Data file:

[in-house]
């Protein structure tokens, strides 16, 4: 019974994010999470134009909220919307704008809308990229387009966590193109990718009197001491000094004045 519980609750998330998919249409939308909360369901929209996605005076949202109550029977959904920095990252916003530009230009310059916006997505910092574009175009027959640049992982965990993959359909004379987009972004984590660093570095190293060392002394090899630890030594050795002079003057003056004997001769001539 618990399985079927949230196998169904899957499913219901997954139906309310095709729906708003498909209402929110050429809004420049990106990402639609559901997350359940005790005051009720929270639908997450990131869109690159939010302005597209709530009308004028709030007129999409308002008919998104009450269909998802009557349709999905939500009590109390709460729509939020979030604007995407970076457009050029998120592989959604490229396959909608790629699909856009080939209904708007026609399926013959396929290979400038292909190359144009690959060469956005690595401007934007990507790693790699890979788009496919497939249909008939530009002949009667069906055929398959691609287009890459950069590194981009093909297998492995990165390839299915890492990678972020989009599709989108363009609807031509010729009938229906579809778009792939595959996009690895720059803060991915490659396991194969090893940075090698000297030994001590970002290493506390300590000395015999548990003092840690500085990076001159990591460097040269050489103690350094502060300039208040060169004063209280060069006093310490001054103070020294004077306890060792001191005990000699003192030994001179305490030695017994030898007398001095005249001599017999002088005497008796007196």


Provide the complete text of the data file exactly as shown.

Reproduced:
[in-house]
């Protein structure tokens, strides 16, 4: 019974994010999470134009909220919307704008809308990229387009966590193109990718009197001491000094004045 519980609750998330998919249409939308909360369901929209996605005076949202109550029977959904920095990252916003530009230009310059916006997505910092574009175009027959640049992982965990993959359909004379987009972004984590660093570095190293060392002394090899630890030594050795002079003057003056004997001769001539 618990399985079927949230196998169904899957499913219901997954139906309310095709729906708003498909209402929110050429809004420049990106990402639609559901997350359940005790005051009720929270639908997450990131869109690159939010302005597209709530009308004028709030007129999409308002008919998104009450269909998802009557349709999905939500009590109390709460729509939020979030604007995407970076457009050029998120592989959604490229396959909608790629699909856009080939209904708007026609399926013959396929290979400038292909190359144009690959060469956005690595401007934007990507790693790699890979788009496919497939249909008939530009002949009667069906055929398959691609287009890459950069590194981009093909297998492995990165390839299915890492990678972020989009599709989108363009609807031509010729009938229906579809778009792939595959996009690895720059803060991915490659396991194969090893940075090698000297030994001590970002290493506390300590000395015999548990003092840690500085990076001159990591460097040269050489103690350094502060300039208040060169004063209280060069006093310490001054103070020294004077306890060792001191005990000699003192030994001179305490030695017994030898007398001095005249001599017999002088005497008796007196």